Privacy Audit & Assessment of ShotSpotter, Inc.’s Gunshot Detection Technology
In response to concerns over the potential privacy implications of its gunshot detection technology, ShotSpotter Technologies, Inc. (SST) approached the Policing Project to conduct a thorough personal privacy assessment of its product, ShotSpotter. The primary privacy concern we identified with ShotSpotter was the possibility that the technology might capture voices of individuals near its sensors, and could conceivably be used for targeted voice surveillance.
Although ultimately concluding that the risk of voice surveillance was extremely low in practice, we offered SST a variety of recommendations on how to make ShotSpotter even more privacy protective. As detailed in our report, SST has adopted nearly all of our recommendations verbatim, with only slight modifications or qualifications based on how ShotSpotter functions.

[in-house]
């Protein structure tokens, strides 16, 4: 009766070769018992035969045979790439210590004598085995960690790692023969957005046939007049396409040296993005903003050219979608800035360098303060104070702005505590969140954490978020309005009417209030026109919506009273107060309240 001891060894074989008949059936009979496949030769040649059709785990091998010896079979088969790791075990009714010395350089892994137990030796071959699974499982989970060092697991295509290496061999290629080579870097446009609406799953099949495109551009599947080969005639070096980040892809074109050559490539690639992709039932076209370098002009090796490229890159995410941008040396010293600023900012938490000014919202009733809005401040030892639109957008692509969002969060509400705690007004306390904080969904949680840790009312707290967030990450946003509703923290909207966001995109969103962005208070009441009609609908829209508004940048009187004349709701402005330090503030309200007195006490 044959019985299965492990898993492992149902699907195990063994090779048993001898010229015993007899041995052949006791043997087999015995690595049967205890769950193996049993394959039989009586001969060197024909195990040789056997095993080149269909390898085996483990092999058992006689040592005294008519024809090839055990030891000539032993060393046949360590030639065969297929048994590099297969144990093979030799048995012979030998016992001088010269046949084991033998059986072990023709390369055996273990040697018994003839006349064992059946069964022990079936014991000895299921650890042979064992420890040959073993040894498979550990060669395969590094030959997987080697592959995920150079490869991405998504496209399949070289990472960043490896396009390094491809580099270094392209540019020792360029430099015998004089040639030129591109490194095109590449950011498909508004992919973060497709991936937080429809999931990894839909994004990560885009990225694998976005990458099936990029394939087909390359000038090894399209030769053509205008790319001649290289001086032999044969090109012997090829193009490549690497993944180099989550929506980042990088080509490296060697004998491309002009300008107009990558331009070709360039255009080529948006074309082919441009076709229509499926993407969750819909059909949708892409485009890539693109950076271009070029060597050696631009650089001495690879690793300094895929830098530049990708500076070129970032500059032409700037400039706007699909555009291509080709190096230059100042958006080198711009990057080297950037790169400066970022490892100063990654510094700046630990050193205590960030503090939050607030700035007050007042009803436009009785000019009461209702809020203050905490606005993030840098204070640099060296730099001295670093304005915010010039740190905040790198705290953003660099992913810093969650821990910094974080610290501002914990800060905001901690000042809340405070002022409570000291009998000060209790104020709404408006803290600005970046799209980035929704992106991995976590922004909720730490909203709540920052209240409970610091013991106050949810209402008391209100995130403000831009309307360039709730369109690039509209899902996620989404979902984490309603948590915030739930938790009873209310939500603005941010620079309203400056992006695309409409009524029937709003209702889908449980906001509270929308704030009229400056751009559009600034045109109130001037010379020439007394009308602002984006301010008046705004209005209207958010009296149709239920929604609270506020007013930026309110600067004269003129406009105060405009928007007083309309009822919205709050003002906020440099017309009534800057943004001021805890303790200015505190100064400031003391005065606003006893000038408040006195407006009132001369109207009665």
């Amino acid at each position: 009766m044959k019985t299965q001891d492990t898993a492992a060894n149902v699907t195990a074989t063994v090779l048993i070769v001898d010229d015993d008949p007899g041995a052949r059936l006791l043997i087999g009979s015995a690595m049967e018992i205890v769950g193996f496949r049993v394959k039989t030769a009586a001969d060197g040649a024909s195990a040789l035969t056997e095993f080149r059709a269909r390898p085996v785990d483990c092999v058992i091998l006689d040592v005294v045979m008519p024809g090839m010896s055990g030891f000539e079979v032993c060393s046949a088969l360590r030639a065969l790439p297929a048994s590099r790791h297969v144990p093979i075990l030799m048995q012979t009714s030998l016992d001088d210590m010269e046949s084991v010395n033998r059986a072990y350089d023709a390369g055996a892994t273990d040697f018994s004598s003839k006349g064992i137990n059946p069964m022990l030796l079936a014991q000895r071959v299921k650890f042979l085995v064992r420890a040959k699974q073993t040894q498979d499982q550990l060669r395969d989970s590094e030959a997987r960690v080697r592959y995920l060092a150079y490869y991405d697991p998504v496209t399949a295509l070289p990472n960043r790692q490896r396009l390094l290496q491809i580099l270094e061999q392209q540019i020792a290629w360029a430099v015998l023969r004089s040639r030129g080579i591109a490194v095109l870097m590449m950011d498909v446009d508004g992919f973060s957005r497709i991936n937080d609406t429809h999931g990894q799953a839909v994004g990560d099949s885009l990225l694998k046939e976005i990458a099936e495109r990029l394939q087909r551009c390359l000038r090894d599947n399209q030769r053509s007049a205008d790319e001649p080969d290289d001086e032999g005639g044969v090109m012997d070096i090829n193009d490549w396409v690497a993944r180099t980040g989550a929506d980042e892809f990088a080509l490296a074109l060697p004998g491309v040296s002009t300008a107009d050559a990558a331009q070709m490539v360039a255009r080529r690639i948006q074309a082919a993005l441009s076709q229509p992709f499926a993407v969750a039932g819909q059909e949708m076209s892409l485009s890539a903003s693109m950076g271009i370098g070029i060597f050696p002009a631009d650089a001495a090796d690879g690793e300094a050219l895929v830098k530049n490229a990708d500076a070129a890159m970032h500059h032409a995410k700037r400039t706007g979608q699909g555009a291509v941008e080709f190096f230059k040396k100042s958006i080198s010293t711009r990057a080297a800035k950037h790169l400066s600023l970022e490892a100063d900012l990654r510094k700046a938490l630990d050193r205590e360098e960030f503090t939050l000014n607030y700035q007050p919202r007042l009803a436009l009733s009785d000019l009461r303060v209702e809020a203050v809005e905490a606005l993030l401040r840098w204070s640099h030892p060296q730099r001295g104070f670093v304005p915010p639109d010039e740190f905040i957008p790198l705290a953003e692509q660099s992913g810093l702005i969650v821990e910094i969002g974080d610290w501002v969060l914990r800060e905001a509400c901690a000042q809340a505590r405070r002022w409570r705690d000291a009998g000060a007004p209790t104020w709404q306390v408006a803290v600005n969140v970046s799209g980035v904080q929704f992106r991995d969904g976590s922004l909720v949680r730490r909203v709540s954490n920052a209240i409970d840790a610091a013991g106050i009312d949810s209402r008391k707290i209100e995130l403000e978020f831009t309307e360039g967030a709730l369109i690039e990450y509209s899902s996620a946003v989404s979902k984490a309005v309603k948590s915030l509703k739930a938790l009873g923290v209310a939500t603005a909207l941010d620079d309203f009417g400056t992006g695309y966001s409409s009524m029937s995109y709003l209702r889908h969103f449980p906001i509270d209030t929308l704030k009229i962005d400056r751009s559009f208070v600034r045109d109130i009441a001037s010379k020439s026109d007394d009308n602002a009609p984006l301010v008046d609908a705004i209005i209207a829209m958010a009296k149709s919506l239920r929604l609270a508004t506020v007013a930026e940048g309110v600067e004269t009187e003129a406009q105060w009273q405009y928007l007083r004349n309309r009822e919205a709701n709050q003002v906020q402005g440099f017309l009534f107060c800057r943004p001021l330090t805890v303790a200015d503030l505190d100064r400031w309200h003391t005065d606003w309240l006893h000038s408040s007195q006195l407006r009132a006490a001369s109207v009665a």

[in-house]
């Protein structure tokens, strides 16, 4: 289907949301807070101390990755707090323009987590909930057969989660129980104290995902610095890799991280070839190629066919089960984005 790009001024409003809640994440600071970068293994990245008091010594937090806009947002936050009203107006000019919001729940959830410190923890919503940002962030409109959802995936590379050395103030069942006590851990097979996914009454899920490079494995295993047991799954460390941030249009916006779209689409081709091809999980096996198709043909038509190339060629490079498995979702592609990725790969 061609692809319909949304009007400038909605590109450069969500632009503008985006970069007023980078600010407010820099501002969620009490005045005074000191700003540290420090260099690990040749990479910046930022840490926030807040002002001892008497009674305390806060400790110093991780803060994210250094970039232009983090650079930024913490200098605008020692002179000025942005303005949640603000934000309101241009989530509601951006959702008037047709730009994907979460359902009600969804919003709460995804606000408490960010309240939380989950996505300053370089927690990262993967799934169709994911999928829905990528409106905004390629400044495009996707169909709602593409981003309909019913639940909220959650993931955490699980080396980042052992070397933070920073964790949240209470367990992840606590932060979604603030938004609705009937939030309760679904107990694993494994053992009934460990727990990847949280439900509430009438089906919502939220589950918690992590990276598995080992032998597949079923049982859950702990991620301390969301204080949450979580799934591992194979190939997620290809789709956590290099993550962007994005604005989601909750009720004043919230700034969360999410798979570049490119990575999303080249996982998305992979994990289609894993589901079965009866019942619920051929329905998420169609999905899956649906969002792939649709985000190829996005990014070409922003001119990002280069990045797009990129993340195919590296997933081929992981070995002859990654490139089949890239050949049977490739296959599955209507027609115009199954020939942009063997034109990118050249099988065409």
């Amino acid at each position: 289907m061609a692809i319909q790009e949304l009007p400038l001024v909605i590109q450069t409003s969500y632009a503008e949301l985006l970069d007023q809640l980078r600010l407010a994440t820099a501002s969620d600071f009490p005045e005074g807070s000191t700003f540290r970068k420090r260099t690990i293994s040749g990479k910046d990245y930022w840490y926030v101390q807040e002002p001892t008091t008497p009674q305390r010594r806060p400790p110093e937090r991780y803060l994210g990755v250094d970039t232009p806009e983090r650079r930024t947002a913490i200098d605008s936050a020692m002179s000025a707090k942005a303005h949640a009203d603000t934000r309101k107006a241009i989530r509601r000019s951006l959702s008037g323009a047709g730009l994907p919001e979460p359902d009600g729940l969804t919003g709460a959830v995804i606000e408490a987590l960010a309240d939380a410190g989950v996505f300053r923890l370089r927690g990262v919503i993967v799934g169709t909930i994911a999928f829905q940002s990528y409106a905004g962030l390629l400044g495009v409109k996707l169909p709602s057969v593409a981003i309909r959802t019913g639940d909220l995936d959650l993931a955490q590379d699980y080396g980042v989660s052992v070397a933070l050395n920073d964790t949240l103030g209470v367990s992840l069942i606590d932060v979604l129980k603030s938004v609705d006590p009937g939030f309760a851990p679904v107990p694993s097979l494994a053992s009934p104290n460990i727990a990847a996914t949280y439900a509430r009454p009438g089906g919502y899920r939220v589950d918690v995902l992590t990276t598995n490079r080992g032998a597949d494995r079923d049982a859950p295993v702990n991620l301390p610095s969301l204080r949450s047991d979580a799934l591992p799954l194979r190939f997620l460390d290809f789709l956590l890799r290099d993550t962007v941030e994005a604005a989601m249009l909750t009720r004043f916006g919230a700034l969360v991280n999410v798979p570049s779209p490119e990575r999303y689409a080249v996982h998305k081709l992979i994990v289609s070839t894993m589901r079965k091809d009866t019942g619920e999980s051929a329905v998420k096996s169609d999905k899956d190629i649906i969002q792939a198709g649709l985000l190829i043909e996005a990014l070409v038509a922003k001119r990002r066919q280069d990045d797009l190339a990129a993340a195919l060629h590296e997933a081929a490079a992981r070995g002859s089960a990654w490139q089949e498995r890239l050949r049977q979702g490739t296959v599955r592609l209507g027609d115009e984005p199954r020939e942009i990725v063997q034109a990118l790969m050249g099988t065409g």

The Policing Project undertook this assessment because we believe it is essential that law enforcement and communities they serve understand the costs and benefits of policing technologies like ShotSpotter before acquiring any new technology. Further, we believe it is incumbent on technology providers to take meaningful steps to improve their product’s design and operation to minimize intrusions on civil liberties.
1). On our recommendation, SST adopted a wide range of privacy-enhancing recommendations, chief among them that SST:
Substantially reduce the duration of audio stored on ShotSpotter sensors;
Commit to denying requests and challenging subpoenas for sensor audio;
Commit to not sharing specific sensor location; and
Improve internal controls and supervision regarding audio access.
2). In addition to considering ShotSpotter’s personal privacy implications, our report concludes by offering additional guidance regarding data sharing with third parties. Although we do not see this as a personal privacy issue, we believe this is one area where SST can and should refine its approach.
3). We believe this type of open audit and assessment—whether performed by us or by others—should become the norm for companies selling technologies to governments and policing agencies. We hope other policing technology companies will proactively embrace their responsibility in protecting individual liberty.